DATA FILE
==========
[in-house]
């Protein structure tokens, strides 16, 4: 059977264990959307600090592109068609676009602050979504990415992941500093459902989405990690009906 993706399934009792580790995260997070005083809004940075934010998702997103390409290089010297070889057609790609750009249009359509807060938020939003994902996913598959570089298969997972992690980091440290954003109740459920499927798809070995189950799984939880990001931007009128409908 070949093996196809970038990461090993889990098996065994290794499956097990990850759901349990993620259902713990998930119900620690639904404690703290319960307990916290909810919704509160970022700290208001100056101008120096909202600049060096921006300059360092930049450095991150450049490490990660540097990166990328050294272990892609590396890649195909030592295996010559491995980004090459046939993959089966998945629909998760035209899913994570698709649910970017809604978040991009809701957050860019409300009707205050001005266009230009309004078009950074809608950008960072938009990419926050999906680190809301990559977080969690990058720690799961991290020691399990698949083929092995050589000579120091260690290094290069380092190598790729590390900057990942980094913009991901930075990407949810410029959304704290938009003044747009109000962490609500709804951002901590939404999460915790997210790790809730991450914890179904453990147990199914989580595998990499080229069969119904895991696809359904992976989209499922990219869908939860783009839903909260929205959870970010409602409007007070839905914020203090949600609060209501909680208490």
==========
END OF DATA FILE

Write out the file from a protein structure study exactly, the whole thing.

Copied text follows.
[in-house]
């Protein structure tokens, strides 16, 4: 059977264990959307600090592109068609676009602050979504990415992941500093459902989405990690009906 993706399934009792580790995260997070005083809004940075934010998702997103390409290089010297070889057609790609750009249009359509807060938020939003994902996913598959570089298969997972992690980091440290954003109740459920499927798809070995189950799984939880990001931007009128409908 070949093996196809970038990461090993889990098996065994290794499956097990990850759901349990993620259902713990998930119900620690639904404690703290319960307990916290909810919704509160970022700290208001100056101008120096909202600049060096921006300059360092930049450095991150450049490490990660540097990166990328050294272990892609590396890649195909030592295996010559491995980004090459046939993959089966998945629909998760035209899913994570698709649910970017809604978040991009809701957050860019409300009707205050001005266009230009309004078009950074809608950008960072938009990419926050999906680190809301990559977080969690990058720690799961991290020691399990698949083929092995050589000579120091260690290094290069380092190598790729590390900057990942980094913009991901930075990407949810410029959304704290938009003044747009109000962490609500709804951002901590939404999460915790997210790790809730991450914890179904453990147990199914989580595998990499080229069969119904895991696809359904992976989209499922990219869908939860783009839903909260929205959870970010409602409007007070839905914020203090949600609060209501909680208490």